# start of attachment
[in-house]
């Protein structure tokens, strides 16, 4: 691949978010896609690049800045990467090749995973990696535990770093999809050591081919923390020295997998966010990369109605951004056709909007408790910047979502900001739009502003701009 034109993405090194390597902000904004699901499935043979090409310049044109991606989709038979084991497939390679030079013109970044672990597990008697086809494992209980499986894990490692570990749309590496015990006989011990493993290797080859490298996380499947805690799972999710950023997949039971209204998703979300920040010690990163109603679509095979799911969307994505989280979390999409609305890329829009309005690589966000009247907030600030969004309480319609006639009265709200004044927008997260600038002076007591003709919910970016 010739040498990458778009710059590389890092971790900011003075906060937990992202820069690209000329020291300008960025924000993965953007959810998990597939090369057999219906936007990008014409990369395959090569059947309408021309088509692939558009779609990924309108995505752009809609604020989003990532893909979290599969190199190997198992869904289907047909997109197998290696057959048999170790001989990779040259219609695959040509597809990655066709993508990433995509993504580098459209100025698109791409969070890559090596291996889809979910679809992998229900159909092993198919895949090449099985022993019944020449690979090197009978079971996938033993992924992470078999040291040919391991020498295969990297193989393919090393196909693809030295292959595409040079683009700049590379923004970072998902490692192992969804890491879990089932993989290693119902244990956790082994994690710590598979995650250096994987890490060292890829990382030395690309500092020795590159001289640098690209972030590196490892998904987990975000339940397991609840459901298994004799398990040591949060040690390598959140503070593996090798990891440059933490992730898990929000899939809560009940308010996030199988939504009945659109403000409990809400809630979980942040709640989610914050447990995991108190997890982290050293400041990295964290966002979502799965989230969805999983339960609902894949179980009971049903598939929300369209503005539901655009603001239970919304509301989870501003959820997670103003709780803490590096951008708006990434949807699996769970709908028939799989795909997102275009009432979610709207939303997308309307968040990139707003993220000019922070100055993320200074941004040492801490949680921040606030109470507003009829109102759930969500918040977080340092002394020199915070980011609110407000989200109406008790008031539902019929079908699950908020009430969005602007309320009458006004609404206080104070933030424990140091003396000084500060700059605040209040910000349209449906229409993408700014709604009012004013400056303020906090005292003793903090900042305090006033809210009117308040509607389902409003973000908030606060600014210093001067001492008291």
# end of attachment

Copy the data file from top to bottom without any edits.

[in-house]
């Protein structure tokens, strides 16, 4: 691949978010896609690049800045990467090749995973990696535990770093999809050591081919923390020295997998966010990369109605951004056709909007408790910047979502900001739009502003701009 034109993405090194390597902000904004699901499935043979090409310049044109991606989709038979084991497939390679030079013109970044672990597990008697086809494992209980499986894990490692570990749309590496015990006989011990493993290797080859490298996380499947805690799972999710950023997949039971209204998703979300920040010690990163109603679509095979799911969307994505989280979390999409609305890329829009309005690589966000009247907030600030969004309480319609006639009265709200004044927008997260600038002076007591003709919910970016 010739040498990458778009710059590389890092971790900011003075906060937990992202820069690209000329020291300008960025924000993965953007959810998990597939090369057999219906936007990008014409990369395959090569059947309408021309088509692939558009779609990924309108995505752009809609604020989003990532893909979290599969190199190997198992869904289907047909997109197998290696057959048999170790001989990779040259219609695959040509597809990655066709993508990433995509993504580098459209100025698109791409969070890559090596291996889809979910679809992998229900159909092993198919895949090449099985022993019944020449690979090197009978079971996938033993992924992470078999040291040919391991020498295969990297193989393919090393196909693809030295292959595409040079683009700049590379923004970072998902490692192992969804890491879990089932993989290693119902244990956790082994994690710590598979995650250096994987890490060292890829990382030395690309500092020795590159001289640098690209972030590196490892998904987990975000339940397991609840459901298994004799398990040591949060040690390598959140503070593996090798990891440059933490992730898990929000899939809560009940308010996030199988939504009945659109403000409990809400809630979980942040709640989610914050447990995991108190997890982290050293400041990295964290966002979502799965989230969805999983339960609902894949179980009971049903598939929300369209503005539901655009603001239970919304509301989870501003959820997670103003709780803490590096951008708006990434949807699996769970709908028939799989795909997102275009009432979610709207939303997308309307968040990139707003993220000019922070100055993320200074941004040492801490949680921040606030109470507003009829109102759930969500918040977080340092002394020199915070980011609110407000989200109406008790008031539902019929079908699950908020009430969005602007309320009458006004609404206080104070933030424990140091003396000084500060700059605040209040910000349209449906229409993408700014709604009012004013400056303020906090005292003793903090900042305090006033809210009117308040509607389902409003973000908030606060600014210093001067001492008291």